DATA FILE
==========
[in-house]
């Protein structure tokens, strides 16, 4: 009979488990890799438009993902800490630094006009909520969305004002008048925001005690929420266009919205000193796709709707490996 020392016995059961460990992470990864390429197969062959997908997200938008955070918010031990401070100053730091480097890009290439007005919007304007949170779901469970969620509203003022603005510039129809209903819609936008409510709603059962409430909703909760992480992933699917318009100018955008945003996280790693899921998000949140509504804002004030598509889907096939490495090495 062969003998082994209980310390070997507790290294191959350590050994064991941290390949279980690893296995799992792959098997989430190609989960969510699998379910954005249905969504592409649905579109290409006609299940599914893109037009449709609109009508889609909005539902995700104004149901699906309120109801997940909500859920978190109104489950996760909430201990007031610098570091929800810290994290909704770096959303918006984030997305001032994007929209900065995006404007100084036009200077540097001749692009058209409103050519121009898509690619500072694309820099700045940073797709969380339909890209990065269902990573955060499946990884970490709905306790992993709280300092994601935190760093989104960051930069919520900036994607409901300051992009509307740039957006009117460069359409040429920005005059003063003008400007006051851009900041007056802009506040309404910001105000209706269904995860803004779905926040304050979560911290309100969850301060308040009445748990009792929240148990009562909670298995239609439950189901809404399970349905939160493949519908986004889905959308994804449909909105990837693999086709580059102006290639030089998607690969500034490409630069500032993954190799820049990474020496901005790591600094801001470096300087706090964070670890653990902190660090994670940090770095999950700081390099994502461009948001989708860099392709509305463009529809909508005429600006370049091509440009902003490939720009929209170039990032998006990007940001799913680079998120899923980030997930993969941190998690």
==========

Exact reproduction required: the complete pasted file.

[in-house]
């Protein structure tokens, strides 16, 4: 009979488990890799438009993902800490630094006009909520969305004002008048925001005690929420266009919205000193796709709707490996 020392016995059961460990992470990864390429197969062959997908997200938008955070918010031990401070100053730091480097890009290439007005919007304007949170779901469970969620509203003022603005510039129809209903819609936008409510709603059962409430909703909760992480992933699917318009100018955008945003996280790693899921998000949140509504804002004030598509889907096939490495090495 062969003998082994209980310390070997507790290294191959350590050994064991941290390949279980690893296995799992792959098997989430190609989960969510699998379910954005249905969504592409649905579109290409006609299940599914893109037009449709609109009508889609909005539902995700104004149901699906309120109801997940909500859920978190109104489950996760909430201990007031610098570091929800810290994290909704770096959303918006984030997305001032994007929209900065995006404007100084036009200077540097001749692009058209409103050519121009898509690619500072694309820099700045940073797709969380339909890209990065269902990573955060499946990884970490709905306790992993709280300092994601935190760093989104960051930069919520900036994607409901300051992009509307740039957006009117460069359409040429920005005059003063003008400007006051851009900041007056802009506040309404910001105000209706269904995860803004779905926040304050979560911290309100969850301060308040009445748990009792929240148990009562909670298995239609439950189901809404399970349905939160493949519908986004889905959308994804449909909105990837693999086709580059102006290639030089998607690969500034490409630069500032993954190799820049990474020496901005790591600094801001470096300087706090964070670890653990902190660090994670940090770095999950700081390099994502461009948001989708860099392709509305463009529809909508005429600006370049091509440009902003490939720009929209170039990032998006990007940001799913680079998120899923980030997930993969941190998690």